Sept. 22, 2020 -- Unlike countries like Germany, Senegal, South Korea, and Uganda, the United States lacks a national strategy for reporting COVID-19 data.
While all 50 states and the District of Columbia have COVID-19 data dashboards, the data reported is inconsistent, incomplete, and inaccessible in most locations, a report from Resolve to Save Lives concludes.
“It’s quite clear that dashboards vary across the states and municipalities, which makes them hard to compare and get a comprehensive understanding of what’s happening across the U.S.,” says Yonatan Grad, PhD, an assistant professor of immunology and infectious diseases the Harvard T.H. Chan School of Public Health in Boston.
n addition, states are not reporting key information needed to track and control COVID-19, especially testing and contact tracing.
Across the country, only 40% of essential data points are being monitored and reported publicly, leaving major gaps in “strategic intelligence that leaders need to turn the tide against COVID-19,” according to the report “Tracking COVID-19 in the United States: From Information Catastrophe to Empowered Communities.”
“Despite good work done in many states on the challenging task of collecting, analyzing, and presenting crucial information, the United States is flying blind in our effort to curb the spread of COVID-19,” Tom Frieden, MD, former CDC director and president and CEO of Resolve to Save Lives, says in a news release. Several public health leaders, including the president of the American Public Health Association, support the recommendations.
The report recommends that all state dashboards use 15 essential metrics and prioritize the first nine, including new cases by date, new tests done, percent of positive tests, PCR diagnostic test turnaround time, daily hospitalizations, health care worker infections, and syndromic data, which represents people who seek health care due to symptoms before they are diagnosed with a disease.
This fall, influenza and COVID-19 will spread at the same time. Respiratory symptoms in both diseases, like cough and high fever, overlap, so “it’s hard to discriminate between the two viruses without tracking symptoms and testing for both,” says Grad.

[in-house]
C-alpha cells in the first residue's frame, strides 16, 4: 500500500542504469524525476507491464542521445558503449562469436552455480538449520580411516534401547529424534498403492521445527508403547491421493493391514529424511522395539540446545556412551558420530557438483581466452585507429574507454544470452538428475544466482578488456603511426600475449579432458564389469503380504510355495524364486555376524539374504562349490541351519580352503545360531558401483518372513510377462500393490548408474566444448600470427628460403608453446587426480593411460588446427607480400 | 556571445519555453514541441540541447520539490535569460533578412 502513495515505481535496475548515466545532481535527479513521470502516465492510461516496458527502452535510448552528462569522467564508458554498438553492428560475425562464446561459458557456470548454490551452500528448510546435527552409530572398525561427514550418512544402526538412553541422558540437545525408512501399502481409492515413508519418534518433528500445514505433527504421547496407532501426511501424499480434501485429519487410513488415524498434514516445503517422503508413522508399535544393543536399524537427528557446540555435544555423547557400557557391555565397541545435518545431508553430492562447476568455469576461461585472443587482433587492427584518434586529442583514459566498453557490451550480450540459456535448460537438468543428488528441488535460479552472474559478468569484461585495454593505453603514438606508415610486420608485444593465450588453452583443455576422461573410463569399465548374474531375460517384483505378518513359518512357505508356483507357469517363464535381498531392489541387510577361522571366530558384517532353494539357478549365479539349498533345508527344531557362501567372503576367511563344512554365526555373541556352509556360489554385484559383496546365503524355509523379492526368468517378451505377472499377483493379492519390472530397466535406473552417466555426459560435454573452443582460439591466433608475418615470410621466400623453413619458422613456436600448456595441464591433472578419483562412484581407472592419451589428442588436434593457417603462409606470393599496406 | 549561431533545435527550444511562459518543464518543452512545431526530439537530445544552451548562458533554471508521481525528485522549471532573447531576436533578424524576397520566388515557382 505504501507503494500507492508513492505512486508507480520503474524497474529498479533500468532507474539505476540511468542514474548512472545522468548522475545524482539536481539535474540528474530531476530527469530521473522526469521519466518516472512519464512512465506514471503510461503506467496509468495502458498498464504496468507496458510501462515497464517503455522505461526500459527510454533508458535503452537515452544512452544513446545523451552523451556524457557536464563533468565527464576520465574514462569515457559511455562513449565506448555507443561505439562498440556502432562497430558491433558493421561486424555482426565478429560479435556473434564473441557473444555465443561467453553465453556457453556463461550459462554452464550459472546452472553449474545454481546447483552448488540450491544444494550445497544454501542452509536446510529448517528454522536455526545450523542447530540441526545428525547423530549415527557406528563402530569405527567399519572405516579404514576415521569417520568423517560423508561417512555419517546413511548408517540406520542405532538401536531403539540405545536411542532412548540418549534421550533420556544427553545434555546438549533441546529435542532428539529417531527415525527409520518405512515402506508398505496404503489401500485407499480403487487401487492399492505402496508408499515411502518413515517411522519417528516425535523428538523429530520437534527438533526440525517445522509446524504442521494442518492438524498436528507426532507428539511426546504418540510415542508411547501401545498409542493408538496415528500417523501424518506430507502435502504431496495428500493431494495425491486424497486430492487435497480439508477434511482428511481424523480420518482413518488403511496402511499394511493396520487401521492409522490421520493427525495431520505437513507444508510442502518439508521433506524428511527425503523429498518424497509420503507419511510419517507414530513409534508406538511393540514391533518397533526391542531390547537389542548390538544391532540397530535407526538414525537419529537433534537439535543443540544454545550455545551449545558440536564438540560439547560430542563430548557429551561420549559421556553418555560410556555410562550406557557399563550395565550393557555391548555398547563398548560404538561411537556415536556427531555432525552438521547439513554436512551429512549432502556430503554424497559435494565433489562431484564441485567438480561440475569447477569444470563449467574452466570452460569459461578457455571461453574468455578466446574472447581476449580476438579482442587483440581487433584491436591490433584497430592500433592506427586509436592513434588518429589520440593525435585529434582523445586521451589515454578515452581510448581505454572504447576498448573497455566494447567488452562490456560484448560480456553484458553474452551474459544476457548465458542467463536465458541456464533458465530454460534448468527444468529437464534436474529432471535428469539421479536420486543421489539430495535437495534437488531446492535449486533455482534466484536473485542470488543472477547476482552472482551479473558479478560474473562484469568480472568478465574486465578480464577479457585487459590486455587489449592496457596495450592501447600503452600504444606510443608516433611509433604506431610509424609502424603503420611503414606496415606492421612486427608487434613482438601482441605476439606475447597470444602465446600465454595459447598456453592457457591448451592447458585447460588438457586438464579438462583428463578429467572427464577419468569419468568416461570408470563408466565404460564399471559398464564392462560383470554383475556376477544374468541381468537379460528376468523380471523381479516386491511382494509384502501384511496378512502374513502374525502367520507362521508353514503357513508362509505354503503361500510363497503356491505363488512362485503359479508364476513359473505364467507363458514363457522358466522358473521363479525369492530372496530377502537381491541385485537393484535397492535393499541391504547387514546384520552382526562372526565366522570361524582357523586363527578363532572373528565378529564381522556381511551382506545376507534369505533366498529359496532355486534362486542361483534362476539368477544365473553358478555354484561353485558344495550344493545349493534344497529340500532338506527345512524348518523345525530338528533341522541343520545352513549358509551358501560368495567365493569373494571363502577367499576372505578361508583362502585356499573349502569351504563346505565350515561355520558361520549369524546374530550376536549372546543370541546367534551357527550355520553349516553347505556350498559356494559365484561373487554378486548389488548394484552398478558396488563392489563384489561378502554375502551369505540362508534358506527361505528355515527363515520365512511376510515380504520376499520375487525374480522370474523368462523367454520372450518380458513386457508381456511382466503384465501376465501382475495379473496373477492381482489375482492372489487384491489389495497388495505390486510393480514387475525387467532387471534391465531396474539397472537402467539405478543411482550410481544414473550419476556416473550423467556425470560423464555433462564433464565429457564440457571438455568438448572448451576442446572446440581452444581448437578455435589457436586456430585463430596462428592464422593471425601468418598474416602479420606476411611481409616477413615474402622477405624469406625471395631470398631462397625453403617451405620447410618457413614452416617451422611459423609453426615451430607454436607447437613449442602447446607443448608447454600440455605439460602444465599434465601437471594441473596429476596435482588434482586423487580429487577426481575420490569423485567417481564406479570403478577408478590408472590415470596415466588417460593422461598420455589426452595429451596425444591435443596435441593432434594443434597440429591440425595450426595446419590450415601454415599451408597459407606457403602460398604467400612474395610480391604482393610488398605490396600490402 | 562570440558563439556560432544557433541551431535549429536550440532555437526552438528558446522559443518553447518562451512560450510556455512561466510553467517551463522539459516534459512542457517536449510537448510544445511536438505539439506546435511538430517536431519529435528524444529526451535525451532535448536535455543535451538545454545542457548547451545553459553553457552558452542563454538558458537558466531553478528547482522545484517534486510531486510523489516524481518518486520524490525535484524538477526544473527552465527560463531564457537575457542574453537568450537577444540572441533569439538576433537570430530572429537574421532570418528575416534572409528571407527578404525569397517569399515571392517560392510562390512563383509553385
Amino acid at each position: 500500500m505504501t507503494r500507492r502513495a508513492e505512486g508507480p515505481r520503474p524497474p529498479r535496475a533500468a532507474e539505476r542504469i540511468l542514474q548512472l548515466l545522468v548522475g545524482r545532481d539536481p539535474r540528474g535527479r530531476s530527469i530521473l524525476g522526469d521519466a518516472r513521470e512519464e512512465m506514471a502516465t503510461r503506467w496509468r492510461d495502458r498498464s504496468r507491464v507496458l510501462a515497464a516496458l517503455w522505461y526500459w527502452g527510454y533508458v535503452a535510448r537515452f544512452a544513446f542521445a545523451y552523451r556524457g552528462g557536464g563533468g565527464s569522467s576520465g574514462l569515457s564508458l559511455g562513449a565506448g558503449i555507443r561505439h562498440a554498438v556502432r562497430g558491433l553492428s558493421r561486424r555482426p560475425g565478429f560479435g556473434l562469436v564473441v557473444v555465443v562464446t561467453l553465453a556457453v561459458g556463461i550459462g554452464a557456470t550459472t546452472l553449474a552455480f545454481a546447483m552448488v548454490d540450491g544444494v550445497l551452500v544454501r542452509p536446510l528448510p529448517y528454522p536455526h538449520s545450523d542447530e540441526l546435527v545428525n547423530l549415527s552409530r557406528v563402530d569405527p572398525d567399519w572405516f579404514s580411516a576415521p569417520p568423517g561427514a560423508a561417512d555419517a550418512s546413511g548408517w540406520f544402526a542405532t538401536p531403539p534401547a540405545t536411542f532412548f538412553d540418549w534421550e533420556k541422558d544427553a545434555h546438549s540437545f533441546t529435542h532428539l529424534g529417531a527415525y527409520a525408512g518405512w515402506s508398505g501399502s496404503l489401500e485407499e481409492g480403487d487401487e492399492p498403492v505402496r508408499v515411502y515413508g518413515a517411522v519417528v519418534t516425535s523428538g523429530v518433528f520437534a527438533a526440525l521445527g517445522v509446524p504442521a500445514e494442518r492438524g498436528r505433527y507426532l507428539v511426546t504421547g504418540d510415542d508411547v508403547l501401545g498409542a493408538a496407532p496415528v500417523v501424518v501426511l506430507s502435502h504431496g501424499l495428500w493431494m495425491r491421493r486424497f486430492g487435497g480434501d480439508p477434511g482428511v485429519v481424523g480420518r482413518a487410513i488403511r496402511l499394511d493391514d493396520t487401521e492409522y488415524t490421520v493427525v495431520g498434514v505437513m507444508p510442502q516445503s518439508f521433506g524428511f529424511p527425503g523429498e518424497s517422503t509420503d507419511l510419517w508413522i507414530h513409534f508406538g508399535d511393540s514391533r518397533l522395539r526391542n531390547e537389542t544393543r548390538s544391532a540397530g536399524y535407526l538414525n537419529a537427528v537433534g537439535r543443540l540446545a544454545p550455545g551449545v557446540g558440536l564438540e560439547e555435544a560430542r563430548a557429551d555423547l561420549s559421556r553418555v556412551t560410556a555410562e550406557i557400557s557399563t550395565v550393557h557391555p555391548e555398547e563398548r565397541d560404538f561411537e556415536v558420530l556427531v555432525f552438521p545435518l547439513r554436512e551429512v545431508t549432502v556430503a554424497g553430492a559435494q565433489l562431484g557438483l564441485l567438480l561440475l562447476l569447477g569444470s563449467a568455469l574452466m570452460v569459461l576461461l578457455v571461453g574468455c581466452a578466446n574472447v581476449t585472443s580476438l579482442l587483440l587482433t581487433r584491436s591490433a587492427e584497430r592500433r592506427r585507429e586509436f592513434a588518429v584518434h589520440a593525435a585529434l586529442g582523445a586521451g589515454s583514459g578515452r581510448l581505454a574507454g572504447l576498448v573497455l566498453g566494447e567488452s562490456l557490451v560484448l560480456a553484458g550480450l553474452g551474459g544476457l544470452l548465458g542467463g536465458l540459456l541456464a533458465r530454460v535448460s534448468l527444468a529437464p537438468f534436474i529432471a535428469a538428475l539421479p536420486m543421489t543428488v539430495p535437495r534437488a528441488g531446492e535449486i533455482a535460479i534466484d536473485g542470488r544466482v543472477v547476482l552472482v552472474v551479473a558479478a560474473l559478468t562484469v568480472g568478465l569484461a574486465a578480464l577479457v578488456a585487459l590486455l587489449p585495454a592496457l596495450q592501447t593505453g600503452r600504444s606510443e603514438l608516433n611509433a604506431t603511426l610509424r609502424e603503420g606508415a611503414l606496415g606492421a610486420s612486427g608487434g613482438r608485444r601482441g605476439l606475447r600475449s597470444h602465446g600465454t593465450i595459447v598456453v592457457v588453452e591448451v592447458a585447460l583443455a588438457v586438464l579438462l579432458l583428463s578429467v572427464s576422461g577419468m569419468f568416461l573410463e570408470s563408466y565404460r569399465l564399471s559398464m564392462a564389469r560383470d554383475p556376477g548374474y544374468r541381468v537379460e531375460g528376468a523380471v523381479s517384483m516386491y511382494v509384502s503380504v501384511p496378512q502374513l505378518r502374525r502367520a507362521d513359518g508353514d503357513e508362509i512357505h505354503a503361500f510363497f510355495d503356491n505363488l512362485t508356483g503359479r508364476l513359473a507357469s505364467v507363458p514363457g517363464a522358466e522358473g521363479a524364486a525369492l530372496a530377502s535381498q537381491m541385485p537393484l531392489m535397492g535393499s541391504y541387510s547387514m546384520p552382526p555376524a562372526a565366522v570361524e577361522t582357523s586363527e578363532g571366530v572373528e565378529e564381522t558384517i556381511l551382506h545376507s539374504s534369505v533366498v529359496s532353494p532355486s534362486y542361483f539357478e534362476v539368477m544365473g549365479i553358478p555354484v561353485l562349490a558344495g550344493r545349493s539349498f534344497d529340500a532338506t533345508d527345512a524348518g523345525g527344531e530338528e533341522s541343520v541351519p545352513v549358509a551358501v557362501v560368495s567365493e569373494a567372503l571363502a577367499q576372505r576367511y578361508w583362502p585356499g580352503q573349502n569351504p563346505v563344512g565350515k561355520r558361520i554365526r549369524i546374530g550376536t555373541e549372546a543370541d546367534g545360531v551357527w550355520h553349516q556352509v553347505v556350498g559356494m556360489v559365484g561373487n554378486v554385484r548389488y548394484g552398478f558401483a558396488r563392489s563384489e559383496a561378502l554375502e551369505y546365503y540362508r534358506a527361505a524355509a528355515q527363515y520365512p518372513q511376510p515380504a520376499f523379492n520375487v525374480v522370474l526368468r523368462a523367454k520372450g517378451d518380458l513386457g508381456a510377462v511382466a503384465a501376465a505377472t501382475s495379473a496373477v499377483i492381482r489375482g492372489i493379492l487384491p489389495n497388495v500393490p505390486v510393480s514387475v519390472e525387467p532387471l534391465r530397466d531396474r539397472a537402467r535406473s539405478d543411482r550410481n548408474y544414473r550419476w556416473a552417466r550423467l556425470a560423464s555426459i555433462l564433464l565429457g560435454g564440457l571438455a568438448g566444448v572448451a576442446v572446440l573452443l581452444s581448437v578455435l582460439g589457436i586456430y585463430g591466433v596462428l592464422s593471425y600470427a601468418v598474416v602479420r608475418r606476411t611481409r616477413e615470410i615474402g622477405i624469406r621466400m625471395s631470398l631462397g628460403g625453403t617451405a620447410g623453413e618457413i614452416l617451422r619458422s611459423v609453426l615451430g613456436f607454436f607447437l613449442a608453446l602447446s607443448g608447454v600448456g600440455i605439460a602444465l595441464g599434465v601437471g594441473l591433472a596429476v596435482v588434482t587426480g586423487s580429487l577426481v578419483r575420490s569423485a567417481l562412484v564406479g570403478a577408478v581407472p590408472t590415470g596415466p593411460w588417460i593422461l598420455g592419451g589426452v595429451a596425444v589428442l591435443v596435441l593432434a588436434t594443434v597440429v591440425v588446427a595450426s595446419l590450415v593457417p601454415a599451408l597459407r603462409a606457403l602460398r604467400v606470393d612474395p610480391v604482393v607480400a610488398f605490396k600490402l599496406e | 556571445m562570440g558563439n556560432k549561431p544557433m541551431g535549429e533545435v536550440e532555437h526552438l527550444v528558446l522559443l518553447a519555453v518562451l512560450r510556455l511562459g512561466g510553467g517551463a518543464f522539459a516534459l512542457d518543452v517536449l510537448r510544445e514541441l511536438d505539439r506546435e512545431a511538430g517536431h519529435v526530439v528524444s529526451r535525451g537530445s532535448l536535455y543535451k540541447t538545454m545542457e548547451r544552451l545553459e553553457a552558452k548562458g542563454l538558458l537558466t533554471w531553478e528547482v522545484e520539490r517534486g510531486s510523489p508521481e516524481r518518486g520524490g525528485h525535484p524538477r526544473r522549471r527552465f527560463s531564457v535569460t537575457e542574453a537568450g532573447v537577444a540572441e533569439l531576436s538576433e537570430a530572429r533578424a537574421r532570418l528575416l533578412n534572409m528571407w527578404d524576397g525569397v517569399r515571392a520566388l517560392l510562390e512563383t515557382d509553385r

A distinction is that COVID-19 symptoms include shortness of breath, a hard time breathing, and unusual symptoms like loss of smell or taste.
Currently, only 18% of states report data on influenza-like illness as part of their COVID-19 dashboard, and only 37% report data on COVID-like illness, according to the report.
Resolve to Save Lives recommends that all states report both illnesses as trends on their dashboards.
“Having this data may also help health care providers and institutions develop and tailor responses such as directing influenza vaccine, treatments, and supplies to where they are needed,” says Grad.
Group Settings Overlooked
One-third of states do not report any dashboard data on outbreaks in group settings such as nursing homes, homeless shelters, and correctional facilities. In addition, high-risk essential workplaces remain overlooked in many areas, such as meatpacking plants, which are known to be hot spots for spreading COVID-19, according to the report.
“A large number of cases have come from nursing homes, and superspreader events have occurred in meatpacking plants. It’s important to collect data on these vulnerable populations if the goal is to prevent outbreaks,” says Grad.
Poor Reporting on Contact Tracing
Only two states reported data on how quickly contact tracers interview people testing positive to learn about their potential contacts. Just eight states report data on the source of exposure for people who test positive. This is important because cases coming from an unknown exposure signal a much higher risk from undetected community transmission, according to the report.
States should use metrics that address cases with and without known exposure, how fast contacts are obtained, and the percentage of new cases arising from among quarantined contacts.
“Case identification, contact tracing, and quarantine/isolation are key components of a pandemic response. You want to measure how well you’re doing to know if there are deficiencies and how you can improve them,” says Grad.
Age, Race, Ethnicity, Location
The recommended essential indicators would significantly increase the information available on disparities in COVID-19 cases, deaths, and the quality of the government response for different ages, races, ethnicities, and locations, according to the report.
“This virus is affecting different racial groups in different ways. Having more data enables you to know which groups are at greatest risk and tailor messages and design targeted programs or treatments,” says Amesh Adalja, MD, a senior scholar at the Johns Hopkins University Center for Health Security in Baltimore.
Resolve to Save Lives recognizes that putting these metrics into practice will be a challenge for health departments, requiring technical changes in the current data systems, more money, and more staff.
“This is where we need to invest to achieve an informed comprehensive and effective response strategy. Our public health institutions are chronically underfunded -- we need to reverse course quickly and understand that our investment now in measuring and understanding the effectiveness of our responses is critical to our emerging from the pandemic,” says Grad.